International treaties have influenced the development of laws affecting rooting. The 1996 World Intellectual Property Organization (WIPO) Copyright Treaty requires nations party to the treaties to enact laws against DRM circumvention. The American implementation is the Digital Millennium Copyright Act (DMCA), which includes a process for establishing exemptions for non-copyright-infringing purposes such as rooting. The 2001 European Copyright Directive implemented the treaty in Europe, requiring member states of the European Union to implement legal protections for technological protection measures. The Copyright Directive includes exceptions to allow breaking those measures for non-copyright-infringing purposes, such as to run alternative software,[26] but member states vary on the implementation of the directive.

  • Australia:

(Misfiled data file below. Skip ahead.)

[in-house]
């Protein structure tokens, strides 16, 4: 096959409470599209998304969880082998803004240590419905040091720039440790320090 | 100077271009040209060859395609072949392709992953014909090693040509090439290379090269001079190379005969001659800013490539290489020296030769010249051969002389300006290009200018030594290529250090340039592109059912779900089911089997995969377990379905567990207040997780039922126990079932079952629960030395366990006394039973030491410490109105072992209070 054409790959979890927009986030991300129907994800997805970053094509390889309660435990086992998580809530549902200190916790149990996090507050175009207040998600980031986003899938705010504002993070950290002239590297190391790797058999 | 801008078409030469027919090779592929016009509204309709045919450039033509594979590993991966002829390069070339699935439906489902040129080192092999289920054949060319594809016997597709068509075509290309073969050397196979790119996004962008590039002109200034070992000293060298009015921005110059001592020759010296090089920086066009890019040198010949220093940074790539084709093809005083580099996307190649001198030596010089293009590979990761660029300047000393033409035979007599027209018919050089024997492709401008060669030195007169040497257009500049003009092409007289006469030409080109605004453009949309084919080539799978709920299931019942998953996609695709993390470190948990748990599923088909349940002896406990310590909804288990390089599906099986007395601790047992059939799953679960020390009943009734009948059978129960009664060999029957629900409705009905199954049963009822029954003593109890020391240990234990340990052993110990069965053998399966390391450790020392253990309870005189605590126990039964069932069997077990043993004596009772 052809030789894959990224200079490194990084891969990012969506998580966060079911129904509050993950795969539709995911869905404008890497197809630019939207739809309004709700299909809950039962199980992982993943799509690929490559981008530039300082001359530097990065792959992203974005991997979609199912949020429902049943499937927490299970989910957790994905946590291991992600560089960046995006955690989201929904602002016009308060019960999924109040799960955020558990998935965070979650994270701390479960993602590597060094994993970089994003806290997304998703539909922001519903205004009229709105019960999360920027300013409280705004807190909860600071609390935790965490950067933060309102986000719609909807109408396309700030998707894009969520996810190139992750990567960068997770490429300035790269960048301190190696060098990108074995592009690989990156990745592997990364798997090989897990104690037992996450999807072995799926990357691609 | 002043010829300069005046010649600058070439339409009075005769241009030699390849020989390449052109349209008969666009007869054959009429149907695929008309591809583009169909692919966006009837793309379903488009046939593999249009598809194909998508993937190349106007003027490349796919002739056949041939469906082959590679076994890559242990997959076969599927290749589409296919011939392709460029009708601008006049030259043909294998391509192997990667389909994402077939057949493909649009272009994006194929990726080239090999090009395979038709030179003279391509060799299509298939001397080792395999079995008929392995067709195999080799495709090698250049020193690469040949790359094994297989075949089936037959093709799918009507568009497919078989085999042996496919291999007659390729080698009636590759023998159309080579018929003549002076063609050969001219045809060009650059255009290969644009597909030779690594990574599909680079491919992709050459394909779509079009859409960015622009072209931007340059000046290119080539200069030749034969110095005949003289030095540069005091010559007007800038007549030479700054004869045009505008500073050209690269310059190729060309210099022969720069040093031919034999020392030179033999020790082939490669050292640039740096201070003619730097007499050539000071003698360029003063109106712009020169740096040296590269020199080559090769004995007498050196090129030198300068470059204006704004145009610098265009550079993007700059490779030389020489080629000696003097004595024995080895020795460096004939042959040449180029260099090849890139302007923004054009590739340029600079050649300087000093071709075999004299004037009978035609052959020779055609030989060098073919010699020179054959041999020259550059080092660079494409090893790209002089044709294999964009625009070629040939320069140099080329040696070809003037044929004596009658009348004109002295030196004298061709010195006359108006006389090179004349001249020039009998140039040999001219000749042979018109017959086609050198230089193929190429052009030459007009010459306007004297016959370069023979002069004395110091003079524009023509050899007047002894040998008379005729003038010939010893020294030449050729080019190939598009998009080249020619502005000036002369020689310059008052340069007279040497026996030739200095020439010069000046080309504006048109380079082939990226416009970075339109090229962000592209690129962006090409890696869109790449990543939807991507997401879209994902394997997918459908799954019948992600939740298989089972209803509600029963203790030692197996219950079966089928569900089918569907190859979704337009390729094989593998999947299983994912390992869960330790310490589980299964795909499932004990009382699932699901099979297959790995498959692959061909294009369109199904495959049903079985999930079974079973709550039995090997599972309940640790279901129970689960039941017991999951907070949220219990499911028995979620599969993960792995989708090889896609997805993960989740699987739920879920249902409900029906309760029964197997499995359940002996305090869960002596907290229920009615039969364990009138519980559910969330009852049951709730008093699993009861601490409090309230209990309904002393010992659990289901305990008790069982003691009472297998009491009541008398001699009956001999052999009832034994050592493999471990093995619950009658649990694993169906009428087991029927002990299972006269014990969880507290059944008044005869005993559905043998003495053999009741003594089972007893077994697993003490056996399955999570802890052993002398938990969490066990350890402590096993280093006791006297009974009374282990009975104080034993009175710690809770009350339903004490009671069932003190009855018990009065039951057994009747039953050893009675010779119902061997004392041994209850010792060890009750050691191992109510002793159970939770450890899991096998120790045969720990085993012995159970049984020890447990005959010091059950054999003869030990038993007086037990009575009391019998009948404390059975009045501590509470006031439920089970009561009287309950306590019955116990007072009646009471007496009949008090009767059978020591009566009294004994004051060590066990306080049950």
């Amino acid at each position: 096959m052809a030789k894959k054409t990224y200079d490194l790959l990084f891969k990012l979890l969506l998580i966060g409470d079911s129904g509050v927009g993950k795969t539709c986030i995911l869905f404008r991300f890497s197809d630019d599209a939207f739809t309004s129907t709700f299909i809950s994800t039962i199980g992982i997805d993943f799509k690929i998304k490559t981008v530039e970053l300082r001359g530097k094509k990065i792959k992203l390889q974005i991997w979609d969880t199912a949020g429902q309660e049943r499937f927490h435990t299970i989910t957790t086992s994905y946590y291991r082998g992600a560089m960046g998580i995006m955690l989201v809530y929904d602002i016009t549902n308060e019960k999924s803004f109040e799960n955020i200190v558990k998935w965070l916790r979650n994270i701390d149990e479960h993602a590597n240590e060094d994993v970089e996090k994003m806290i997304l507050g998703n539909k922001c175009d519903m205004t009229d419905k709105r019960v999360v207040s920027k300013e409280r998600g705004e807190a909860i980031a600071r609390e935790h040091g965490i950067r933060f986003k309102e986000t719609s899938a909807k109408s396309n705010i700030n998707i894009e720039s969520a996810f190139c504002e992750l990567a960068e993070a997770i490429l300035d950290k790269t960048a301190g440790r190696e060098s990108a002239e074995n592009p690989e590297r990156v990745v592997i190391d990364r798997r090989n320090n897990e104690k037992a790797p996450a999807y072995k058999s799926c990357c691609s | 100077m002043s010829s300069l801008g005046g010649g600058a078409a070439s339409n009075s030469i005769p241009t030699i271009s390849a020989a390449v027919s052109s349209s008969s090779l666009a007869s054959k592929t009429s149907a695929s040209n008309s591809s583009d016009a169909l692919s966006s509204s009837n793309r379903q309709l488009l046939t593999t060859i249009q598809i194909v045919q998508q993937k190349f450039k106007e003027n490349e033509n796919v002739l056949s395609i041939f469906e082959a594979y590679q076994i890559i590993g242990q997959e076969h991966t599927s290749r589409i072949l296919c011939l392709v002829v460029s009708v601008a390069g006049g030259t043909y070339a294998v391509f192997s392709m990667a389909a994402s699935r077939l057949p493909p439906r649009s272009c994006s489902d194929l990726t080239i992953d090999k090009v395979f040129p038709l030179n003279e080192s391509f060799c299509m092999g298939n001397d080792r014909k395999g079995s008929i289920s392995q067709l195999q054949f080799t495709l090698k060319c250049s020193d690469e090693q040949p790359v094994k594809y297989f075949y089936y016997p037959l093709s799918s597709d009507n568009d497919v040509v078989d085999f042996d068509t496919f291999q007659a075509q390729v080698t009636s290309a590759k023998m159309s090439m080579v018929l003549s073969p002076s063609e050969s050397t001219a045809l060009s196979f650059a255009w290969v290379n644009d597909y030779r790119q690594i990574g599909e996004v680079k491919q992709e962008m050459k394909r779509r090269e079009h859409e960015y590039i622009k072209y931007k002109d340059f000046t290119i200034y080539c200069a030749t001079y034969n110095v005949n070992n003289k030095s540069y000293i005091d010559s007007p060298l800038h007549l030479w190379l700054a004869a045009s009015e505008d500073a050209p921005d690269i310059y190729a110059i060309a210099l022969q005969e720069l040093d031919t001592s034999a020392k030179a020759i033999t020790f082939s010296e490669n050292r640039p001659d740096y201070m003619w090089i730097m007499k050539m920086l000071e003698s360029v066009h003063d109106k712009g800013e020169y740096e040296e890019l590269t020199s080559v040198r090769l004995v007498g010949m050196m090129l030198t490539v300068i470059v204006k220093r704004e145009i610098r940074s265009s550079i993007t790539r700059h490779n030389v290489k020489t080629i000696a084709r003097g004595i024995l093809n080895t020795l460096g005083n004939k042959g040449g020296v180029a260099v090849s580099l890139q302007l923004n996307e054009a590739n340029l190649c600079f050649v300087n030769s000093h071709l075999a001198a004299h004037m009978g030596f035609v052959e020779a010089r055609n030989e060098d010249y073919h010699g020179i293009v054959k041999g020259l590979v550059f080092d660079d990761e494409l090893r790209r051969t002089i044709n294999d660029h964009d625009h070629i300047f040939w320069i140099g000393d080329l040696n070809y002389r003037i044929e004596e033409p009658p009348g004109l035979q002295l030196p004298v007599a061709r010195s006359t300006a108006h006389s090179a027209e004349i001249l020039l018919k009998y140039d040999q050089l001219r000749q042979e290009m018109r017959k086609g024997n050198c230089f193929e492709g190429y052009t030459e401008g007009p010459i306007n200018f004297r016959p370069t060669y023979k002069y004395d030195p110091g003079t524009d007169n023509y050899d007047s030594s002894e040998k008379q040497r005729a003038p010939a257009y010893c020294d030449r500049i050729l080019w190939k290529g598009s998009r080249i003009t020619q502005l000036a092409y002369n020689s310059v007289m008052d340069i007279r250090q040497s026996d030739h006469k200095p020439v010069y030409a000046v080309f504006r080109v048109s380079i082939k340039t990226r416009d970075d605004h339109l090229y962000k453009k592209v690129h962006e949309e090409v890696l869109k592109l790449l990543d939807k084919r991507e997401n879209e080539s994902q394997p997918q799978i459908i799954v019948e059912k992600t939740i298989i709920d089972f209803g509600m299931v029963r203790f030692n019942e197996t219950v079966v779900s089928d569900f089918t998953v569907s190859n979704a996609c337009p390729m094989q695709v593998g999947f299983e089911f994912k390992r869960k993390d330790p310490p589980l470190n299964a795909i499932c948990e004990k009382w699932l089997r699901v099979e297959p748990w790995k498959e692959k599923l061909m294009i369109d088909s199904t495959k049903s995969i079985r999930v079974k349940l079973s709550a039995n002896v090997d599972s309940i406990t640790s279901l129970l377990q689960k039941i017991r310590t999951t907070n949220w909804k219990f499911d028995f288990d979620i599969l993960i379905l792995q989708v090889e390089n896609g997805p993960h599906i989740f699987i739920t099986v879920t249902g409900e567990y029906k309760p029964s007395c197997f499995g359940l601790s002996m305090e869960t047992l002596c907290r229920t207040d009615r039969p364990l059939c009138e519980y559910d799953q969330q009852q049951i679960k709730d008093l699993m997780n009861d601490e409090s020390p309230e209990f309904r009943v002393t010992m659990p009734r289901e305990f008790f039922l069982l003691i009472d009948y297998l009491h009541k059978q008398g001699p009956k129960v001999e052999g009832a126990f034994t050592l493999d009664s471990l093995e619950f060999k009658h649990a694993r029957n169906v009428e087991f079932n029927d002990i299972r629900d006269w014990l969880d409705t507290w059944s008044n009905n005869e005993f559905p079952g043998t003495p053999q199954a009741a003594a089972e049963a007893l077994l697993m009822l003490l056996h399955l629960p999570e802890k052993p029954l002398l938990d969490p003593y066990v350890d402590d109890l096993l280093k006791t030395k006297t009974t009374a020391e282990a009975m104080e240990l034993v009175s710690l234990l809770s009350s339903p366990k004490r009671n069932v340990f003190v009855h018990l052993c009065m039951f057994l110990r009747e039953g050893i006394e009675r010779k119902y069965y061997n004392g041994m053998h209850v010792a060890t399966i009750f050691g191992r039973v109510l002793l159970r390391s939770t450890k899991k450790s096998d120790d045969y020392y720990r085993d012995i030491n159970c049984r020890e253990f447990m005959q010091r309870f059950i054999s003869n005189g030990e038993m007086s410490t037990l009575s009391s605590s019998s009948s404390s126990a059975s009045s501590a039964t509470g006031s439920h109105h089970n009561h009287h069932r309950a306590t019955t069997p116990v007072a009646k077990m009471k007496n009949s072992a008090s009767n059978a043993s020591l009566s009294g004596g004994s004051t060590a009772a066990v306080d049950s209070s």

In 2010, Electronic Frontiers Australia said that it is unclear whether rooting is legal in Australia, and that anti-circumvention laws may apply. These laws were strengthened by the Copyright Amendment Act 2006.
  • Canada:
    In November 2012, Canada amended its Copyright Act with new provisions prohibiting tampering with digital locks, with exceptions including software interoperability. Rooting a device to run alternative software is a form of circumventing digital locks for the purpose of software interoperability.

    There had been several efforts from 2008-2011 to amend the Copyright Act (Bill C-60, Bill C-61, and Bill C-32) to prohibit tampering with digital locks, along with initial proposals for C-11 that were more restrictive, but those bills were set aside. In 2011, Michael Geist, a Canadian copyright scholar, cited iPhone jailbreaking as a non-copyright-related activity that overly-broad Copyright Act amendments could prohibit.
  • European Union:
    The Free Software Foundation Europe argues that it is legal to root or flash any device. According to the European Directive 1999/44/CE, replacing the original operating system with another does not void the statutory warranty that covers the hardware of the device for two years unless the seller can prove that the modification caused the defect.
  • United Kingdom: